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More Than 100 Scientists and Economists Call on President Obama to Reject the Keystone XL Pipeline

More than 100 scientists and economists "concerned about climate change and its impacts" signed an open letter Monday calling on U.S. President Barack Obama and Secretary of State John Kerry to reject the proposed Keystone XL pipeline project, which would transport oilsands crude from Alberta to refineries on the Gulf Coast, mainly for export.

The signers "urge [President Obama and Secretary Kerry] to reject the Keystone XL tar sands oil pipeline as a project that will contribute to climate change at a time when we should be doing all we can to put clean energy alternatives in place."

The letter, signed by prominent leaders in science and economics, is the latest addition to an already strong and growing opposition to the Keystone XL project in the U.S., including 2 million public comments sent to President Obama and a previous open letter signed last month by over 200 business leaders and entrepreneurs asking for the rejection of the pipeline.

The signers write:

"As you both have made clear, climate change is a very serious problem. We must address climate change by decarbonizing our energy supply. A critical first step is to stop making climate change worse by tapping into disproportionately carbon-intensive energy sources like tar sands bitumen. The Keystone XL pipeline will drive expansion of the energy-intensive strip-mining and drilling of tar sands from under Canada's Boreal forest, increasing global carbon emissions. Keystone XL is a step in the wrong direction."

The signers remind President Obama and Secretary Kerry of their previous commitments to combating climate change, and reiterate that "evidence shows that Keystone XL will significantly contribute to climate change."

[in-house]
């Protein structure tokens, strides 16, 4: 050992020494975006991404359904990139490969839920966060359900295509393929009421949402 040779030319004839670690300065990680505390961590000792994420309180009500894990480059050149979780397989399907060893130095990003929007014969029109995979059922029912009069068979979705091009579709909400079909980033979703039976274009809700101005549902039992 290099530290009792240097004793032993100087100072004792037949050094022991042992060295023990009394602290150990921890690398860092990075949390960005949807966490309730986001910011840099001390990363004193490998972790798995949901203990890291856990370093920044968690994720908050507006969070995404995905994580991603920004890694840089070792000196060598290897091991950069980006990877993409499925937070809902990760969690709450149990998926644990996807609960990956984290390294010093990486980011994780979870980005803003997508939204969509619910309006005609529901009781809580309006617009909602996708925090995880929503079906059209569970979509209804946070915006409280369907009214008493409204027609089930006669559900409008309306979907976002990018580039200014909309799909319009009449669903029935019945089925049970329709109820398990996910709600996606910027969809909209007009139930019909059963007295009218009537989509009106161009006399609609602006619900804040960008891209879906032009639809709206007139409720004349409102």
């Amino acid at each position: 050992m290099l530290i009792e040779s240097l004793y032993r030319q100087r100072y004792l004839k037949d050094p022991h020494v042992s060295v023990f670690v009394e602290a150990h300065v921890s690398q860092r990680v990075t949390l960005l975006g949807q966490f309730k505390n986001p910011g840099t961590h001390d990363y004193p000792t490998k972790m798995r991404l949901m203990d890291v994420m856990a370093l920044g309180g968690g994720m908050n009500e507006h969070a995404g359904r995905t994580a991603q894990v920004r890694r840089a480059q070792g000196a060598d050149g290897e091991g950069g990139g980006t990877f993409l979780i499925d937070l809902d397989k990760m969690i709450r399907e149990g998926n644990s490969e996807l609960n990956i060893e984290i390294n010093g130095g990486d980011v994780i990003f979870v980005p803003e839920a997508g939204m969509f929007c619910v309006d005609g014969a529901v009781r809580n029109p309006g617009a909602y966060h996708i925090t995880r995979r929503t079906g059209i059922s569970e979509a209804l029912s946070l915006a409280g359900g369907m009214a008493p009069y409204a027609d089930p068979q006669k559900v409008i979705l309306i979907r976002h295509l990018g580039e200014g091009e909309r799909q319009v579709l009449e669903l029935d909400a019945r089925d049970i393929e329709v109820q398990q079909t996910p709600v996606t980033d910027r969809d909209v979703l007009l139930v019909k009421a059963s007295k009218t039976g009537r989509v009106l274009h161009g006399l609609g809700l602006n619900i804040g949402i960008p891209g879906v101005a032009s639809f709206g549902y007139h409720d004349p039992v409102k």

The letter emphasizes that fuels from oilsands crude result in higher greenhouse gas (GHG) emissions than fuel from conventional oil. The Keystone XL pipeline would open up overseas markets for higher-polluting oilsands fuels, causing "a sizeable expansion of tar sands production and also an increase in the related greenhouse gas pollution."

President Obama and Secretary Kerry have yet to make a final decision on Keystone XL. The U.S. State Department's Final Supplemental Environmental Impact Statement (FSEIS) on the pipeline, released in January, has been criticized by environmental groups as flawed and narrow in scope.

As the open letter observes, "the State Department environmental review chose an inconsistent model for its 'most likely' scenarios, using business-as-usual energy scenarios that would lead to a catastrophic six degrees Celsius rise in global warming," a potential rise that, the signers note, "has no place in a sound climate plan."  

A decision to reject the Keystone XL pipeline, write the signers, would be one "based on sound science," given the 8.4 billion metric tons of CO2e emissions the pipeline could produce over its expected 50-year lifespan.

"These are emissions that can and should be avoided with a transition to clean energy," states the letter.

The signers in the letter include Nobel Prize winners Dr. Philip W. Anderson and Dr. Kenneth J. Arrow, environmental activist and broadcaster Dr. David Suzuki, several authors for the United Nations Intergovernmental Panel on Climate Change assessment reports, Fellows of the American Academy for the Advancement of Science (AAAS) including Dr. James McCarthy and Dr. Richard Norgaard, and Fellows of the Royal Society of Canada (FRSC) including Dr. Mark Jaccard, Dr. Lawrence Dill, among numerous other lauded scientists and economists.

The public can add their voice against the Keystone XL pipeline to an online petition hosted by the National Resource Defence Council (NRDC).

Image Credit: maisa_nyc / Flickr

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We hear it time and time again:
“These are the stories that need to be told and you are some of the only ones telling them,” John, a new member of The Narwhal, wrote in to say.

Investigating stories others aren’t. Diving deep to find solutions to the climate crisis. Sending journalists to report from remote locations for days and sometimes weeks on end. These are the core tenets of what we do here at The Narwhal. It’s also the kind of work that takes time and resources to pull off.

That might sound obvious, but it’s far from reality in many shrinking and cash-strapped Canadian newsrooms. So what’s The Narwhal’s secret sauce? Thousands of members like John who support our non-profit, ad-free journalism by giving whatever they can afford each month (or year).

But here’s the thing: just two per cent of The Narwhal’s readers step up to keep our stories free for all to read. Will you join the two per cent and become a member of The Narwhal today?

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